Theorizing social networks addiction: an empirical investigation
Abu Al-Maati, Shereef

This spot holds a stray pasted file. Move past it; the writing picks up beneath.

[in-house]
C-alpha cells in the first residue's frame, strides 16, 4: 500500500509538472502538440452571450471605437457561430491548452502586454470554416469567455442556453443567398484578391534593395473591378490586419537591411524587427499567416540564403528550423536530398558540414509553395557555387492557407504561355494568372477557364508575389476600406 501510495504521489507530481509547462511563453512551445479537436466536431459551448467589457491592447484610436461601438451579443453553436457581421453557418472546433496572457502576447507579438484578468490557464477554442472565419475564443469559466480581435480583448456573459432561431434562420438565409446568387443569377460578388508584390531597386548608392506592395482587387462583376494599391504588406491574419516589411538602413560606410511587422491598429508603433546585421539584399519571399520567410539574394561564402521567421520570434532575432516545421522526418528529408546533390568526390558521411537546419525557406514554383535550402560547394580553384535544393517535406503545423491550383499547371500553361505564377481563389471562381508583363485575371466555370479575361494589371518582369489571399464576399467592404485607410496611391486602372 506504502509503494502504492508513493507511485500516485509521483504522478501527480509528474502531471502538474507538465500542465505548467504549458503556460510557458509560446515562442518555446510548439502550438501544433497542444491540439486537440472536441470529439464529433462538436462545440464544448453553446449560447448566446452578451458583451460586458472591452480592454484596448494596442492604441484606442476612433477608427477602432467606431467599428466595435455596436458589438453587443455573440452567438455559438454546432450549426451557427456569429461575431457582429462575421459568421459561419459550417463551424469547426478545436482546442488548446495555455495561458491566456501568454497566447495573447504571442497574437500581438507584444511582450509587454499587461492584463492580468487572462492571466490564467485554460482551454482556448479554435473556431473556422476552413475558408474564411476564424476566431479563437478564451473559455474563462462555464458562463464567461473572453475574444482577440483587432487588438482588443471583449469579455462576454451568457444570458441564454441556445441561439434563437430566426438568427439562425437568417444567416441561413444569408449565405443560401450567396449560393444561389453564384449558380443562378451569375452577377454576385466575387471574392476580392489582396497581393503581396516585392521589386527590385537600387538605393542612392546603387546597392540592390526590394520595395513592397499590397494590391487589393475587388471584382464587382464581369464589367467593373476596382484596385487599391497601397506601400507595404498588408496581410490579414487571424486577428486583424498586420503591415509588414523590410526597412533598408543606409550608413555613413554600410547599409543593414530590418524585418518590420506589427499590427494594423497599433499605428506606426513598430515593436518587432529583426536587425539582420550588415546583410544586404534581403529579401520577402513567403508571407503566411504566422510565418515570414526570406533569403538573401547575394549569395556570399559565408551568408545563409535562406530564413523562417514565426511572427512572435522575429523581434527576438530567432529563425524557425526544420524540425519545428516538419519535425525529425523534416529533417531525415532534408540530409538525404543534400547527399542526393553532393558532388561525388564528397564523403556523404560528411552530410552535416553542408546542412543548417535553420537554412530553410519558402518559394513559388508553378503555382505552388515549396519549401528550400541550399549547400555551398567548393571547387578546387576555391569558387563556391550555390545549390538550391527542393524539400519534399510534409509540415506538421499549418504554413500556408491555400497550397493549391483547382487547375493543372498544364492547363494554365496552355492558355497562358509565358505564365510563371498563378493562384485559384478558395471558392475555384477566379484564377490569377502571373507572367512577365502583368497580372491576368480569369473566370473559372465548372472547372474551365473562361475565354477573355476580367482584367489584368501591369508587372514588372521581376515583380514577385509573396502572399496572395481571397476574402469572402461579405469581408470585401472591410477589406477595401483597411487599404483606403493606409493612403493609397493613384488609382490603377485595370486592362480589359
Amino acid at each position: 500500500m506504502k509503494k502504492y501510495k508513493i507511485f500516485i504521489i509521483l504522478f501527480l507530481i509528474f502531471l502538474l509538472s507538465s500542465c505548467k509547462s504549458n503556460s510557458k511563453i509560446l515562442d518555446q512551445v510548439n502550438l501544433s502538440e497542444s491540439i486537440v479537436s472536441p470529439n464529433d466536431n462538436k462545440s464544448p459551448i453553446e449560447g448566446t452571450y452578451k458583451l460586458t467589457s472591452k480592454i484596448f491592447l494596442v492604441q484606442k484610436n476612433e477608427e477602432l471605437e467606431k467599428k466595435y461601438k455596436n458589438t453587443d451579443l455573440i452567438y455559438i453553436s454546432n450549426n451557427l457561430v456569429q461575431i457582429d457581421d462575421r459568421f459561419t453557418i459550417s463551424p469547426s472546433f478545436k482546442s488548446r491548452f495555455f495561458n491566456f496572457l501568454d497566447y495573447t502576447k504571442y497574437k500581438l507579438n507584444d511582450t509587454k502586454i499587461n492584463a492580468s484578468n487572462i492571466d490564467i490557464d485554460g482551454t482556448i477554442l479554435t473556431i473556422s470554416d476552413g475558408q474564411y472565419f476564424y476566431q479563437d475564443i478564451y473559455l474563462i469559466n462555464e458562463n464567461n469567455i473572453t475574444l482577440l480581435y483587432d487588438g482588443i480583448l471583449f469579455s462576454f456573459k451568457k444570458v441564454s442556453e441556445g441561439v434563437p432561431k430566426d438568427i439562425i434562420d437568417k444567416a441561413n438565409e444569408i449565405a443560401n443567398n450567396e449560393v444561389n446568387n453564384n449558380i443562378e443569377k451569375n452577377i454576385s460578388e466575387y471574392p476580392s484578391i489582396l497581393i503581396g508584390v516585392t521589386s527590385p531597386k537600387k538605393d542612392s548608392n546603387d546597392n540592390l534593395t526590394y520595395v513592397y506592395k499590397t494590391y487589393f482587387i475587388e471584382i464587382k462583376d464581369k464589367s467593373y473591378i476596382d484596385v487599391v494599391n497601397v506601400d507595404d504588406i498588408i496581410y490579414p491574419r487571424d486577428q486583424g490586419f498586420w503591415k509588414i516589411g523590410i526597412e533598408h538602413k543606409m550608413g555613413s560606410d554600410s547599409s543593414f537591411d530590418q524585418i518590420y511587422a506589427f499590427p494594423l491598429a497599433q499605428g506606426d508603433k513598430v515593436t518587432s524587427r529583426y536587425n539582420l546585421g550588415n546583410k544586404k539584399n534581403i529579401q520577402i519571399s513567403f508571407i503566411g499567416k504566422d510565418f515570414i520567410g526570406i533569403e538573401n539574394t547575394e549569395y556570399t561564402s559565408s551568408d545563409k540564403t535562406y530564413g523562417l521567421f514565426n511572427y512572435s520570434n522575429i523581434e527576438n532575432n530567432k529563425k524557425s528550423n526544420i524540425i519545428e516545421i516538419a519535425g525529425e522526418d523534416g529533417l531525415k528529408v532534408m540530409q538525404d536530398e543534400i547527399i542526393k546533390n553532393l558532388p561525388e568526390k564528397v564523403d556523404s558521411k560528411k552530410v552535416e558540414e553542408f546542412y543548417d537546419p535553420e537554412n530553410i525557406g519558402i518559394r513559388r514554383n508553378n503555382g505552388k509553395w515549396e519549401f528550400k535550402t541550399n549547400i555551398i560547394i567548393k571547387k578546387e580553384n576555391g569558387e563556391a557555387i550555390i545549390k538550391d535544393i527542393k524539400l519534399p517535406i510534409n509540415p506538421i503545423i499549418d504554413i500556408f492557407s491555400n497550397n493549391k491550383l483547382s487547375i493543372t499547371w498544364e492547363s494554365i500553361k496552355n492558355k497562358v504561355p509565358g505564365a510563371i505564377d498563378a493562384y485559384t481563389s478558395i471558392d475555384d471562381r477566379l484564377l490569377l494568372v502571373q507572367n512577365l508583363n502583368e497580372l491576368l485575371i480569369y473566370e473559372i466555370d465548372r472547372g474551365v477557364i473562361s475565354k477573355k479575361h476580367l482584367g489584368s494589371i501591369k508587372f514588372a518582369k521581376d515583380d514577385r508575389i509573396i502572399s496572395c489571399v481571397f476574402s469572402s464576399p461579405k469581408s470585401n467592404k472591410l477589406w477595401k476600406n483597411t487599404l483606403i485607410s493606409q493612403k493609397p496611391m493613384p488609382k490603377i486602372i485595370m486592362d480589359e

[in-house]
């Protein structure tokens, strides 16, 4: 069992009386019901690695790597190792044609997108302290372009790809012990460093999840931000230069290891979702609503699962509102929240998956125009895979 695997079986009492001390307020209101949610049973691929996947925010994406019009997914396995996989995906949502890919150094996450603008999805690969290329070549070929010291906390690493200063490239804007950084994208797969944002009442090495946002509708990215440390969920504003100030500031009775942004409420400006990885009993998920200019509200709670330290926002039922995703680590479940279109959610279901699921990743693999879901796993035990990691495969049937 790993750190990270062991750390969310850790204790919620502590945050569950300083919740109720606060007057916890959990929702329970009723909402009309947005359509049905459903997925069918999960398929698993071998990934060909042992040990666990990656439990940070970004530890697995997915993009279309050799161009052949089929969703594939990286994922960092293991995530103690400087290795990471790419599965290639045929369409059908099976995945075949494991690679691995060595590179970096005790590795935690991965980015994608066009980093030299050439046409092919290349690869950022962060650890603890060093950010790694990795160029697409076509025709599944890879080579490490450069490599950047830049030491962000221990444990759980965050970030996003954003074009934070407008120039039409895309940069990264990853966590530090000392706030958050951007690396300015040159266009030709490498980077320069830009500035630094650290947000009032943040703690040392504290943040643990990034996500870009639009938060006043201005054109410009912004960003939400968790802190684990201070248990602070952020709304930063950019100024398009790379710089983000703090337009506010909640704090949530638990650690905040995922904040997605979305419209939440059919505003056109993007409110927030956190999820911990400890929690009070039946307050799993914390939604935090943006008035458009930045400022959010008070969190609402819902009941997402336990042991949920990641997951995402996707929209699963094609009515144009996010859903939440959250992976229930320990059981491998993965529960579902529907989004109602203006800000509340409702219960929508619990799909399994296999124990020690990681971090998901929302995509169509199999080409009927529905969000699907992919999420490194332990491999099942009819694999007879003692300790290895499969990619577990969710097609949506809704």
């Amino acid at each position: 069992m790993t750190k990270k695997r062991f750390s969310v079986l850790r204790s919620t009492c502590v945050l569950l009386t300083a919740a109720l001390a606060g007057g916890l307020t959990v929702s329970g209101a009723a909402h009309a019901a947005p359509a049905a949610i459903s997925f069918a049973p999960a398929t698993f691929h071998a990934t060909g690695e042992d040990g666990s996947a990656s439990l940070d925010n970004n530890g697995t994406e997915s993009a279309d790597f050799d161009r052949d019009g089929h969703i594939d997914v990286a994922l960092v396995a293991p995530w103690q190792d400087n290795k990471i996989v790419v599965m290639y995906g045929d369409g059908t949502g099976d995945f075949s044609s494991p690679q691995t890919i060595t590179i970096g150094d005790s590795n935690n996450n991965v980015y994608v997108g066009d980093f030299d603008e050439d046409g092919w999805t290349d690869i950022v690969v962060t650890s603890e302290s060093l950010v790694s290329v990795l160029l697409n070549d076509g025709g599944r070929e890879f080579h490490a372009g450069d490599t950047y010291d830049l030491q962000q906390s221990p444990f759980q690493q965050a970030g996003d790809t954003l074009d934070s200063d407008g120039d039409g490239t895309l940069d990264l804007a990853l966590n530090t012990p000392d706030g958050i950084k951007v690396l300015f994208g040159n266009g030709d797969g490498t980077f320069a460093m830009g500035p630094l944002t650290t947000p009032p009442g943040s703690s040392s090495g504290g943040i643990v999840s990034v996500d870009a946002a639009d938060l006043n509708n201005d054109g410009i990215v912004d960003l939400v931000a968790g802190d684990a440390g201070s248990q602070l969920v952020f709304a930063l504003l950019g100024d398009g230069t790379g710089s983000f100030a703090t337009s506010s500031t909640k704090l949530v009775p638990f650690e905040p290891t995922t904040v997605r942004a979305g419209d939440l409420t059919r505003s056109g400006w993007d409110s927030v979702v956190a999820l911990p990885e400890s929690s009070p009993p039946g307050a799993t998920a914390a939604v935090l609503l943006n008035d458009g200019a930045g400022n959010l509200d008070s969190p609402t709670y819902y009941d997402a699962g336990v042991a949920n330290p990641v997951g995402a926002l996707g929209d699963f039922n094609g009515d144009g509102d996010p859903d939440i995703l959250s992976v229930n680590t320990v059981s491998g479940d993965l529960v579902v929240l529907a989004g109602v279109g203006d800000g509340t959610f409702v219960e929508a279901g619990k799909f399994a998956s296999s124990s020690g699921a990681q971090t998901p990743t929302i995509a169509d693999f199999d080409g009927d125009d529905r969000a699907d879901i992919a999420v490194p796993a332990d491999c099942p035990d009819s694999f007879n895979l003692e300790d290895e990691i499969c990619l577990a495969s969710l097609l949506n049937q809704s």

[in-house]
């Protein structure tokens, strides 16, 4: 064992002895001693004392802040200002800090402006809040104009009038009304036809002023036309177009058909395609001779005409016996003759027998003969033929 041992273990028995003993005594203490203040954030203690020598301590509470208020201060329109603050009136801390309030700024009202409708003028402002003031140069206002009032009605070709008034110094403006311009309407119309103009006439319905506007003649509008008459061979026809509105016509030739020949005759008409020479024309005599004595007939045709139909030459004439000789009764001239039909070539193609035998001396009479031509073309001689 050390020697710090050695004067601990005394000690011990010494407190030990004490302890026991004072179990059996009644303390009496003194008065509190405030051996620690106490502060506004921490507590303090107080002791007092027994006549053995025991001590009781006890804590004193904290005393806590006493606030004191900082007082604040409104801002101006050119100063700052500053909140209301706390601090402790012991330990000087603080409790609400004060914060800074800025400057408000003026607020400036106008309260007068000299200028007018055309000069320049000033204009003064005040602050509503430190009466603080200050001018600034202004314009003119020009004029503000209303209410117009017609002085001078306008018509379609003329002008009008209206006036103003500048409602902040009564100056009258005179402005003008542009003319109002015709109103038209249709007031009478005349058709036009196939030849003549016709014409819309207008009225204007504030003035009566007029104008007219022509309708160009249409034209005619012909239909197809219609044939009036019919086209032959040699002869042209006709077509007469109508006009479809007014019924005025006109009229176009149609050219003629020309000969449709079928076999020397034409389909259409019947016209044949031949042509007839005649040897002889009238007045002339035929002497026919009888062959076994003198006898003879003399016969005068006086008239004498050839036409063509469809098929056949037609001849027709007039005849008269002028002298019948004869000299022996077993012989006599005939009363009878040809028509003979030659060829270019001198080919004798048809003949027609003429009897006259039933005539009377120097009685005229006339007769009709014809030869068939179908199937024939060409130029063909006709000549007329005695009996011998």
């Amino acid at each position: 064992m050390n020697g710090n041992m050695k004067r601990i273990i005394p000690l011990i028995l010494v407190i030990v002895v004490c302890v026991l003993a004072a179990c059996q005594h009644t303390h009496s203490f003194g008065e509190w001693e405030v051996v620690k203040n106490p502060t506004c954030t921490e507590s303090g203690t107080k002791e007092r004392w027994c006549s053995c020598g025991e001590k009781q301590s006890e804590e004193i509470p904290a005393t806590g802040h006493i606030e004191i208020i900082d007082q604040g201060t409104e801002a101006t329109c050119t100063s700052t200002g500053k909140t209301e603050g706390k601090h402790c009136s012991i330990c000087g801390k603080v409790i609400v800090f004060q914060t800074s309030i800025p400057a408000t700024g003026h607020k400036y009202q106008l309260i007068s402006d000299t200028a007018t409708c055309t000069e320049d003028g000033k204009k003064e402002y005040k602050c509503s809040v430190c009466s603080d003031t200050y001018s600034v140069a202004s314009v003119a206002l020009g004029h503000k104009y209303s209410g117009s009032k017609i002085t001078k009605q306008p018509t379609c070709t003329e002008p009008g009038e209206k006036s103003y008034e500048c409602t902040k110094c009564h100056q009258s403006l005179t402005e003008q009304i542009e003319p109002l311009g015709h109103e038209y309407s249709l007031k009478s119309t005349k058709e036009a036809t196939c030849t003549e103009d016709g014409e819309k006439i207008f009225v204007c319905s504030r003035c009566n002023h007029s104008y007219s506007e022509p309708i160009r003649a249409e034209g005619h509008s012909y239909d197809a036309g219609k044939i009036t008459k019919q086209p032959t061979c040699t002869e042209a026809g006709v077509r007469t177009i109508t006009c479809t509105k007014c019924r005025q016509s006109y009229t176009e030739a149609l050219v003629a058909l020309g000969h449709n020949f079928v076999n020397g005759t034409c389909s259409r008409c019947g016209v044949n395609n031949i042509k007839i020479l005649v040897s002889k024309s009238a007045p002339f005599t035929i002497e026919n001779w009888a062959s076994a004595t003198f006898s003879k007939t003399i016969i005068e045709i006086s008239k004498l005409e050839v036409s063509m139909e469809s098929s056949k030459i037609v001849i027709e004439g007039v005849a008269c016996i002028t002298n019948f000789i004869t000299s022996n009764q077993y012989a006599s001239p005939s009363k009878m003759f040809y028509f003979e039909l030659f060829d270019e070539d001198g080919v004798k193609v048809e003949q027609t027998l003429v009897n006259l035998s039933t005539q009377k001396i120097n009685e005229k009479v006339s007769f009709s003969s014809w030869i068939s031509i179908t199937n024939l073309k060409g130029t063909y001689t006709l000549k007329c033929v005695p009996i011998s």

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While social network platforms (SNPs) can provide their users with an enjoyable interaction experiences, their social-oriented characteristics may encourage users to use them extensively and hence results in addictive use behaviours. By incorporating, psychological (i.e., subjective norm, number of peers and mood alteration), behavioural (i.e., intention to use, satisfaction and enjoyment), and technological perspectives, this study aimed at examining the relationship between these different factors and SNPs addiction. To the best of our knowledge, this is the first study that discusses this issue in the Gulf Cooperation Council (GCC) region. Data was collected from 434 students at a private American University in the State of Kuwait. Partial least squares (PLSs) of structured equation modelling (SEM) analysis was used to assess both the measurement and structural models. PLS analysis of the study data shows that 66.2% of the sample suffers from SNPs addiction. The study results demonstrated that all hypotheses were supported and statistically significant. Results of this study may benefit universities in dealing with students who suffer from this kind of addiction. The research limitations and implications are discussed.